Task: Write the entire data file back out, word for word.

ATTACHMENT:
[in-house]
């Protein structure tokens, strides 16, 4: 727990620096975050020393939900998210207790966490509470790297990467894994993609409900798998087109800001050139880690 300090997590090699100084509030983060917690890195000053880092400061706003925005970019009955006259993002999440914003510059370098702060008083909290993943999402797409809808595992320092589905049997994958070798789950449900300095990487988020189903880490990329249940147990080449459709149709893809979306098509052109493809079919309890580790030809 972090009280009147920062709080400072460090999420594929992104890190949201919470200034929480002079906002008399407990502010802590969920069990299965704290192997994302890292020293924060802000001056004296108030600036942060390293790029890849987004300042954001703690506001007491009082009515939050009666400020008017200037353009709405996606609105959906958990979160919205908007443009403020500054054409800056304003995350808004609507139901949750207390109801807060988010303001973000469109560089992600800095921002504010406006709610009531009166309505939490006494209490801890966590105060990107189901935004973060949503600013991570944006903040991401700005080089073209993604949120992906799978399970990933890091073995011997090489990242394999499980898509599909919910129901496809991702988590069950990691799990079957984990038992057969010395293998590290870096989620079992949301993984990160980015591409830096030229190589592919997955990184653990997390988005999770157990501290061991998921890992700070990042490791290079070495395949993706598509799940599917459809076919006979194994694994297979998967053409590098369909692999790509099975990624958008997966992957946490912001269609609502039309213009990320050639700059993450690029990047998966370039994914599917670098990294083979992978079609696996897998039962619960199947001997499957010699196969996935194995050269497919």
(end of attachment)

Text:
[in-house]
């Protein structure tokens, strides 16, 4: 727990620096975050020393939900998210207790966490509470790297990467894994993609409900798998087109800001050139880690 300090997590090699100084509030983060917690890195000053880092400061706003925005970019009955006259993002999440914003510059370098702060008083909290993943999402797409809808595992320092589905049997994958070798789950449900300095990487988020189903880490990329249940147990080449459709149709893809979306098509052109493809079919309890580790030809 972090009280009147920062709080400072460090999420594929992104890190949201919470200034929480002079906002008399407990502010802590969920069990299965704290192997994302890292020293924060802000001056004296108030600036942060390293790029890849987004300042954001703690506001007491009082009515939050009666400020008017200037353009709405996606609105959906958990979160919205908007443009403020500054054409800056304003995350808004609507139901949750207390109801807060988010303001973000469109560089992600800095921002504010406006709610009531009166309505939490006494209490801890966590105060990107189901935004973060949503600013991570944006903040991401700005080089073209993604949120992906799978399970990933890091073995011997090489990242394999499980898509599909919910129901496809991702988590069950990691799990079957984990038992057969010395293998590290870096989620079992949301993984990160980015591409830096030229190589592919997955990184653990997390988005999770157990501290061991998921890992700070990042490791290079070495395949993706598509799940599917459809076919006979194994694994297979998967053409590098369909692999790509099975990624958008997966992957946490912001269609609502039309213009990320050639700059993450690029990047998966370039994914599917670098990294083979992978079609696996897998039962619960199947001997499957010699196969996935194995050269497919």